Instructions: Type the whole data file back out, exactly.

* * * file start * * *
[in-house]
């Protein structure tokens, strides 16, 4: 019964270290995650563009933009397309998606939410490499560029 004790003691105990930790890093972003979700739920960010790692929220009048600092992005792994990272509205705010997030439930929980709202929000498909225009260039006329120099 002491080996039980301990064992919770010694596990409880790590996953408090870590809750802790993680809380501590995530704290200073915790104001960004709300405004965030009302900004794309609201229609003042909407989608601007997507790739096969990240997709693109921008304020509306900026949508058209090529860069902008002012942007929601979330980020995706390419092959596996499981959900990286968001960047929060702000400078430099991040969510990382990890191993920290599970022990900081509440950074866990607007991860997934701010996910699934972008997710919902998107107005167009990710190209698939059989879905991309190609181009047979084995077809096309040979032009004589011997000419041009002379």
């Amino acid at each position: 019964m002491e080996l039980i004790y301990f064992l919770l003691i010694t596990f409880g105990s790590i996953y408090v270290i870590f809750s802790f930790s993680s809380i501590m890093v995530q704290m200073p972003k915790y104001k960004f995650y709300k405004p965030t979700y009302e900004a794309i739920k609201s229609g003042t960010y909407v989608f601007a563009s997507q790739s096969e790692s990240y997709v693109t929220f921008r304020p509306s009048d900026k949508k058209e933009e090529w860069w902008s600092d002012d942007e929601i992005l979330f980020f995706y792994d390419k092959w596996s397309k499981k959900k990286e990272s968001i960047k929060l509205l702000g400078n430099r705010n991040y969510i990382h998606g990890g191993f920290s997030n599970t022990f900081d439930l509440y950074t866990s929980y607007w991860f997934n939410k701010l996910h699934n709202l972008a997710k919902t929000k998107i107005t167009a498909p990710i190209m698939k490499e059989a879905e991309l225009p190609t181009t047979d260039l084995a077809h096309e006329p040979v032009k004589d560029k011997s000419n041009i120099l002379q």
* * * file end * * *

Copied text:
[in-house]
């Protein structure tokens, strides 16, 4: 019964270290995650563009933009397309998606939410490499560029 004790003691105990930790890093972003979700739920960010790692929220009048600092992005792994990272509205705010997030439930929980709202929000498909225009260039006329120099 002491080996039980301990064992919770010694596990409880790590996953408090870590809750802790993680809380501590995530704290200073915790104001960004709300405004965030009302900004794309609201229609003042909407989608601007997507790739096969990240997709693109921008304020509306900026949508058209090529860069902008002012942007929601979330980020995706390419092959596996499981959900990286968001960047929060702000400078430099991040969510990382990890191993920290599970022990900081509440950074866990607007991860997934701010996910699934972008997710919902998107107005167009990710190209698939059989879905991309190609181009047979084995077809096309040979032009004589011997000419041009002379």
């Amino acid at each position: 019964m002491e080996l039980i004790y301990f064992l919770l003691i010694t596990f409880g105990s790590i996953y408090v270290i870590f809750s802790f930790s993680s809380i501590m890093v995530q704290m200073p972003k915790y104001k960004f995650y709300k405004p965030t979700y009302e900004a794309i739920k609201s229609g003042t960010y909407v989608f601007a563009s997507q790739s096969e790692s990240y997709v693109t929220f921008r304020p509306s009048d900026k949508k058209e933009e090529w860069w902008s600092d002012d942007e929601i992005l979330f980020f995706y792994d390419k092959w596996s397309k499981k959900k990286e990272s968001i960047k929060l509205l702000g400078n430099r705010n991040y969510i990382h998606g990890g191993f920290s997030n599970t022990f900081d439930l509440y950074t866990s929980y607007w991860f997934n939410k701010l996910h699934n709202l972008a997710k919902t929000k998107i107005t167009a498909p990710i190209m698939k490499e059989a879905e991309l225009p190609t181009t047979d260039l084995a077809h096309e006329p040979v032009k004589d560029k011997s000419n041009i120099l002379q």